Assessment of SLOs Direct Assessment Methods: Published Tests Local Exams Embedded Assignments & Activities Portfolios Indirect Assessment Methods: Surveys Interviews Focus Groups
Assessment of SLOs Direct Assessment Methods: Examine Student Work … Indirect Assessment Methods: Examine Student / Alumni Perceptions … Effective Assessment Programs Use Multiple Measures … Triangulate
Using Rubrics to Objectively Evaluate Student Work … Explicit Scoring for Student Work: Holistic Scoring Analytical Rubrics Program Faculty Should Discuss, Debate, Develop Some Consensus on What Methods and Measures (Rubrics) to Use …
Evaluation and Use of Data for Continuous Improvement Assessment Data Must be Evaluated Systematically, Periodically Recommend Annual Collection / Assessment / Action Plan Modify Curriculum and Pedagogy to Improve Student Learning … Typical Actions : Modify Content, Sequencing of Course(s) Modify Pedagogical Approaches Follow-up Focus Group or Survey to Triangulate …
Moving Toward Continuous Improvement: The Entire Process (Goals, Outcomes, Assessment Measures) Must be Evaluated Periodically Recommend Five Year Re-evaluation to synchronize with FYR process Are we measuring reasonable work samples? Is our process meaningful? Are we better informed about what our students are learning or not? Is our process sustainable? Can we be more efficient and still have valid measures?
The Assessment Plan Design Process … Wherever you begin developing your Assessment Program will NOT be the ideal place to start … You Must Begin Somewhere … Iteration will save you... Continuous Refinement of Methods Consensus and Team Building Alignment of Program Resources with Program Goals and Faculty Values …
Case Study: Mechanical Engineering Program Mission Mechanical Engineering Program Mission Statement The Mechanical Engineering Program has the primary mission of providing a high-quality undergraduate engineering education with 1.A curriculum that is firmly grounded in engineering fundamentals 2.A faculty that provides superior teaching and mentoring both in and out of the classroom 3.A faculty whose focus is undergraduate education 4.Class sizes that encourage student participation 5.Project experiences that build on fundamentals and develop team skills 6.Facilities and equipment that are readily accessible 7.An environment that is conducive to learning and encourages students from different genders and backgrounds Note: Not Goals or Outcomes for Student Learning !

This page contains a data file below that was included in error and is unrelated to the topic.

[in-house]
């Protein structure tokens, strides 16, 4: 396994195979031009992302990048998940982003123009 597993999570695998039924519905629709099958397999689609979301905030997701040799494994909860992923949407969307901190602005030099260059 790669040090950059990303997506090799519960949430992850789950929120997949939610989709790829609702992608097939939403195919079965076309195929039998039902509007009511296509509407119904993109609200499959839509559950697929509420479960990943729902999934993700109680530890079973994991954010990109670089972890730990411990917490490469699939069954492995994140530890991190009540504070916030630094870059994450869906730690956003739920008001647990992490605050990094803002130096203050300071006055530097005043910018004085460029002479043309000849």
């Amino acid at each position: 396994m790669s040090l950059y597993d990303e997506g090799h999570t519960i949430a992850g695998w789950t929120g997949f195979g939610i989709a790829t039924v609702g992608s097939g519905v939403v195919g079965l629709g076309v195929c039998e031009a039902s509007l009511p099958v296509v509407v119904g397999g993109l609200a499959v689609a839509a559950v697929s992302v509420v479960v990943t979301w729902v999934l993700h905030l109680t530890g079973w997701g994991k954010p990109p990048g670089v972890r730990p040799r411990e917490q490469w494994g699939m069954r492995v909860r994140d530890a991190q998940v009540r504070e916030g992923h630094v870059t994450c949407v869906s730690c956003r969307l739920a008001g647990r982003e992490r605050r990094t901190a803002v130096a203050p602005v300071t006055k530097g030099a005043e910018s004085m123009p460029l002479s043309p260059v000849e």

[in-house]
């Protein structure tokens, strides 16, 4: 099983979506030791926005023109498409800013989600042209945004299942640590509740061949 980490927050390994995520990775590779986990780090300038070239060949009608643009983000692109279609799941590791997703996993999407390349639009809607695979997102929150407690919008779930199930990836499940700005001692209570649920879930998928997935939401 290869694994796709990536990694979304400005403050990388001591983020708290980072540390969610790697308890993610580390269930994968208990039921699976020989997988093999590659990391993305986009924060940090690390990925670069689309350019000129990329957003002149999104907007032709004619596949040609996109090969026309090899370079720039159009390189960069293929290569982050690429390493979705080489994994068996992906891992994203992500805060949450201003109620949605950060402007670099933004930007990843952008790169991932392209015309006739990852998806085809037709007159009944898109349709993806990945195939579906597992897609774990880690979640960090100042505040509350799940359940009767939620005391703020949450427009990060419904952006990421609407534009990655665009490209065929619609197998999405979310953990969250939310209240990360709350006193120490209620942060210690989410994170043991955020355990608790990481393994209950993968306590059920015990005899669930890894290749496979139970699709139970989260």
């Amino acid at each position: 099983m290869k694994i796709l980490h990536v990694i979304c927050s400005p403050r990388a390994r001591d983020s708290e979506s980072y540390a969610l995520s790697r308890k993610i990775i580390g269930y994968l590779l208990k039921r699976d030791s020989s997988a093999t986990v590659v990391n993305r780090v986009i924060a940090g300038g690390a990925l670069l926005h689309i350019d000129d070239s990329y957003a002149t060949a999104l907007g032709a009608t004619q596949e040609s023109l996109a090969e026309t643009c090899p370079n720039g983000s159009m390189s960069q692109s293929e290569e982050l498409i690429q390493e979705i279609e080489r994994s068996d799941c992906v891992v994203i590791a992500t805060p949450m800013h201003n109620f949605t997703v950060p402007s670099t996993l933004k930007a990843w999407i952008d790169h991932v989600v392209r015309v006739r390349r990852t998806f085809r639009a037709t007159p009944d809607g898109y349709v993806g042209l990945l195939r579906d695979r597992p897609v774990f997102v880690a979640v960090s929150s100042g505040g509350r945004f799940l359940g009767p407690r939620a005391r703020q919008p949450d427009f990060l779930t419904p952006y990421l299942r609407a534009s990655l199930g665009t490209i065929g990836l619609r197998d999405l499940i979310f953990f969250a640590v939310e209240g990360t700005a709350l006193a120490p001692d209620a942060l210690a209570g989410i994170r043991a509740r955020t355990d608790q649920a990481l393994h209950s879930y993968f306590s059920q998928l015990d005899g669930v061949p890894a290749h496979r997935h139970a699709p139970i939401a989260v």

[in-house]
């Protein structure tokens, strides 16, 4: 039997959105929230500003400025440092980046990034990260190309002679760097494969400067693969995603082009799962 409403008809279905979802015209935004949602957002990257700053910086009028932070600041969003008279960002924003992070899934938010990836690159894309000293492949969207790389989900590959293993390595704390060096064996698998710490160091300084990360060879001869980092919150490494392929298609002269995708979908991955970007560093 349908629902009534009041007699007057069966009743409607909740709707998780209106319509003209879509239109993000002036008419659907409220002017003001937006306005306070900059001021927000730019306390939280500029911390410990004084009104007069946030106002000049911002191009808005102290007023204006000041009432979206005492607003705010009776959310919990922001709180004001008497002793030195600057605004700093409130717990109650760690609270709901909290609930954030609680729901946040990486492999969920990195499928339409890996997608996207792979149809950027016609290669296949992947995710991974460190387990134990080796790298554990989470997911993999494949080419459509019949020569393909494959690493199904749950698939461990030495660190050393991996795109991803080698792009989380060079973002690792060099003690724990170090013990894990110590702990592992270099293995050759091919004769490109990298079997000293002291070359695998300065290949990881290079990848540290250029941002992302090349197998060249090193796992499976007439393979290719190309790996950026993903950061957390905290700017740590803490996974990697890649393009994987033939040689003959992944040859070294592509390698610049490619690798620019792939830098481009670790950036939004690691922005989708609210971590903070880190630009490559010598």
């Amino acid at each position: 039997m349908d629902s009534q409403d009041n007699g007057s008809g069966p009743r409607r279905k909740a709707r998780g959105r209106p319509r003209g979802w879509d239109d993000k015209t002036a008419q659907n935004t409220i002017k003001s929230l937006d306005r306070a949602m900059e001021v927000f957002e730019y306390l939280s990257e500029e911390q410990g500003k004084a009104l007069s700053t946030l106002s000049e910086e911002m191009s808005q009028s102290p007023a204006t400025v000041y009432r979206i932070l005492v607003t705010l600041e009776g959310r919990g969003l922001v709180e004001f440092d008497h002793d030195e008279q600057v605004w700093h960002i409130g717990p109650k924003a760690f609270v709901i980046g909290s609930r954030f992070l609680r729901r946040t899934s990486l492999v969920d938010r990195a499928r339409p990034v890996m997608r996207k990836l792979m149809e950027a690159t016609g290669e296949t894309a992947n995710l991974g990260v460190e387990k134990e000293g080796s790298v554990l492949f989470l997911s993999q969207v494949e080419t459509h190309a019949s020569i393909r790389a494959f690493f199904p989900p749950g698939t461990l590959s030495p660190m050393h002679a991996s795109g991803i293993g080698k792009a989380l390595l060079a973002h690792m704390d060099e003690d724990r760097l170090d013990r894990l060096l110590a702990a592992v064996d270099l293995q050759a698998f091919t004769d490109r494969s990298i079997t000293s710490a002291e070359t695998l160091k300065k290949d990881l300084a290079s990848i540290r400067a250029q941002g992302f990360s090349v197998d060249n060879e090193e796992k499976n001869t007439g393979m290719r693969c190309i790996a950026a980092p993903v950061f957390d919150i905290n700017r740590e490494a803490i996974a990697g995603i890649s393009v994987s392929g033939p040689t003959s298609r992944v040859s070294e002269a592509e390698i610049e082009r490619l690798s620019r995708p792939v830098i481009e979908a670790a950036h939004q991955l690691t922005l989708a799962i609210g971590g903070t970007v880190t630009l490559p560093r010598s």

Mechanical Engineering Program graduates demonstrate the ability to: A.Apply knowledge of math, science, and mechanical engineering to formulate and solve problems. B.Conduct experiments, and analyze and interpret the resultant data. C.Design mechanical components and systems to meet desired needs, and design experiments to evaluate system performance with respect to specifications. D.Use current mechanical engineering tools. E.Communicate technical matters effectively in oral, written, and graphical form. F.Function effectively as members of multi-disciplinary teams. G.Understand their professional and ethical responsibilities, the impact of their activities on society and the environment, and appreciate contemporary issues facing society. H.Use information resources and recognize the importance of continued learning. Mechanical Engineering Student Learning Outcomes
Mechanical Engineering Embedded Assessment Matrix: SLOs: A B C D E F G H Courses where student work is measured
Embedded Assessment of Outcome C in ME 138: Design mechanical components and systems to meet desired needs … Student grades on design projects are based on assessment of 6 design projects: 3 individual, 3 group A standardized rubric is used to score each design The performance metric: A cumulative grade of C or better on design projects must be attained to demonstrate the ability to design mechanical components and systems (competence).
Other Measures of Mechanical Engineering Outcome C (Triangulation!) Senior Exit Survey Question: How well prepared are you to design a component or system to meet desired needs? Mean Responses (4.29 Spring 2002, 4.0 Spring 2003) Scale: 5=Very Well Prepared – 1=Very Unprepared A mean response of 4.0 is considered acceptable to faculty Outcome C: Design mechanical components and systems to meet desired needs …